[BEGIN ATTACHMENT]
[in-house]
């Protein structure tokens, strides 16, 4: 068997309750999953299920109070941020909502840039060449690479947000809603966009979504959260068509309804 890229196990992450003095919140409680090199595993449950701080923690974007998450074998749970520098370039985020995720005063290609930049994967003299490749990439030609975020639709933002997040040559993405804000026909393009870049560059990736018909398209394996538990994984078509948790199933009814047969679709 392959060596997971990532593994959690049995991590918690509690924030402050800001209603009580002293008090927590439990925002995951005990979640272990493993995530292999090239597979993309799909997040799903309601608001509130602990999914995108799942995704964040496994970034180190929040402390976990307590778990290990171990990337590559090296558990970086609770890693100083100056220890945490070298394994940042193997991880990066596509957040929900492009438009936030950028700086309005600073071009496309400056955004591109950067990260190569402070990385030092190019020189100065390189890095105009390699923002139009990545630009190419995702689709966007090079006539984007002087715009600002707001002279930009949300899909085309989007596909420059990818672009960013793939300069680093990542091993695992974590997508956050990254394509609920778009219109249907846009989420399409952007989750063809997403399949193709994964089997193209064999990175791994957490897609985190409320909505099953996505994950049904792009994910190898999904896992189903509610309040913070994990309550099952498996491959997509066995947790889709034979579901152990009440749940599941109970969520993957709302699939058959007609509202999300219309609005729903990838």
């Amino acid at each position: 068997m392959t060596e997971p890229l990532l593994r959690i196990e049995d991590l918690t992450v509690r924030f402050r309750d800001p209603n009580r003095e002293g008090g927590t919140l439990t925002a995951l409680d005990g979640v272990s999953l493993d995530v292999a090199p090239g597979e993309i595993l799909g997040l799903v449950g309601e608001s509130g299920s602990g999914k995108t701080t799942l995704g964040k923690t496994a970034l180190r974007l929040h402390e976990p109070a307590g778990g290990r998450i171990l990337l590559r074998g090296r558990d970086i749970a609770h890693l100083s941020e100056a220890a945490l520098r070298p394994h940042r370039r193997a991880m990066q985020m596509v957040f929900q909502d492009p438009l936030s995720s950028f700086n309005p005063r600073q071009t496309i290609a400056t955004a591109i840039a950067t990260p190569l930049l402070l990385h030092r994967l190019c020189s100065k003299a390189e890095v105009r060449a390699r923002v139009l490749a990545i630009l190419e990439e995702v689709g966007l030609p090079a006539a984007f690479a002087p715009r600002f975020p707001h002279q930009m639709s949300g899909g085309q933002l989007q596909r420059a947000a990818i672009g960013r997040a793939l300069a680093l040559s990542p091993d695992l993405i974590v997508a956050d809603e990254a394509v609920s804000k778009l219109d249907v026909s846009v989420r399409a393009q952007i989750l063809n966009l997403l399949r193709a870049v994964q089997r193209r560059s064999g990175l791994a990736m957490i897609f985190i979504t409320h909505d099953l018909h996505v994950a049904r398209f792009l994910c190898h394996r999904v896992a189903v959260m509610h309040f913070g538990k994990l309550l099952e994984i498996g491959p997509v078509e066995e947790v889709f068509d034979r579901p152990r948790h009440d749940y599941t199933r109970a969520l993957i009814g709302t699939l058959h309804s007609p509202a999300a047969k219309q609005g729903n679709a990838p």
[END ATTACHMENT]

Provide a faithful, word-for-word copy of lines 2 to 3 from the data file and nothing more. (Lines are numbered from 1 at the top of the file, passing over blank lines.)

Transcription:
């Protein structure tokens, strides 16, 4: 068997309750999953299920109070941020909502840039060449690479947000809603966009979504959260068509309804 890229196990992450003095919140409680090199595993449950701080923690974007998450074998749970520098370039985020995720005063290609930049994967003299490749990439030609975020639709933002997040040559993405804000026909393009870049560059990736018909398209394996538990994984078509948790199933009814047969679709 392959060596997971990532593994959690049995991590918690509690924030402050800001209603009580002293008090927590439990925002995951005990979640272990493993995530292999090239597979993309799909997040799903309601608001509130602990999914995108799942995704964040496994970034180190929040402390976990307590778990290990171990990337590559090296558990970086609770890693100083100056220890945490070298394994940042193997991880990066596509957040929900492009438009936030950028700086309005600073071009496309400056955004591109950067990260190569402070990385030092190019020189100065390189890095105009390699923002139009990545630009190419995702689709966007090079006539984007002087715009600002707001002279930009949300899909085309989007596909420059990818672009960013793939300069680093990542091993695992974590997508956050990254394509609920778009219109249907846009989420399409952007989750063809997403399949193709994964089997193209064999990175791994957490897609985190409320909505099953996505994950049904792009994910190898999904896992189903509610309040913070994990309550099952498996491959997509066995947790889709034979579901152990009440749940599941109970969520993957709302699939058959007609509202999300219309609005729903990838």
């Amino acid at each position: 068997m392959t060596e997971p890229l990532l593994r959690i196990e049995d991590l918690t992450v509690r924030f402050r309750d800001p209603n009580r003095e002293g008090g927590t919140l439990t925002a995951l409680d005990g979640v272990s999953l493993d995530v292999a090199p090239g597979e993309i595993l799909g997040l799903v449950g309601e608001s509130g299920s602990g999914k995108t701080t799942l995704g964040k923690t496994a970034l180190r974007l929040h402390e976990p109070a307590g778990g290990r998450i171990l990337l590559r074998g090296r558990d970086i749970a609770h890693l100083s941020e100056a220890a945490l520098r070298p394994h940042r370039r193997a991880m990066q985020m596509v957040f929900q909502d492009p438009l936030s995720s950028f700086n309005p005063r600073q071009t496309i290609a400056t955004a591109i840039a950067t990260p190569l930049l402070l990385h030092r994967l190019c020189s100065k003299a390189e890095v105009r060449a390699r923002v139009l490749a990545i630009l190419e990439e995702v689709g966007l030609p090079a006539a984007f690479a002087p715009r600002f975020p707001h002279q930009m639709s949300g899909g085309q933002l989007q596909r420059a947000a990818i672009g960013r997040a793939l300069a680093l040559s990542p091993d695992l993405i974590v997508a956050d809603e990254a394509v609920s804000k778009l219109d249907v026909s846009v989420r399409a393009q952007i989750l063809n966009l997403l399949r193709a870049v994964q089997r193209r560059s064999g990175l791994a990736m957490i897609f985190i979504t409320h909505d099953l018909h996505v994950a049904r398209f792009l994910c190898h394996r999904v896992a189903v959260m509610h309040f913070g538990k994990l309550l099952e994984i498996g491959p997509v078509e066995e947790v889709f068509d034979r579901p152990r948790h009440d749940y599941t199933r109970a969520l993957i009814g709302t699939l058959h309804s007609p509202a999300a047969k219309q609005g729903n679709a990838p």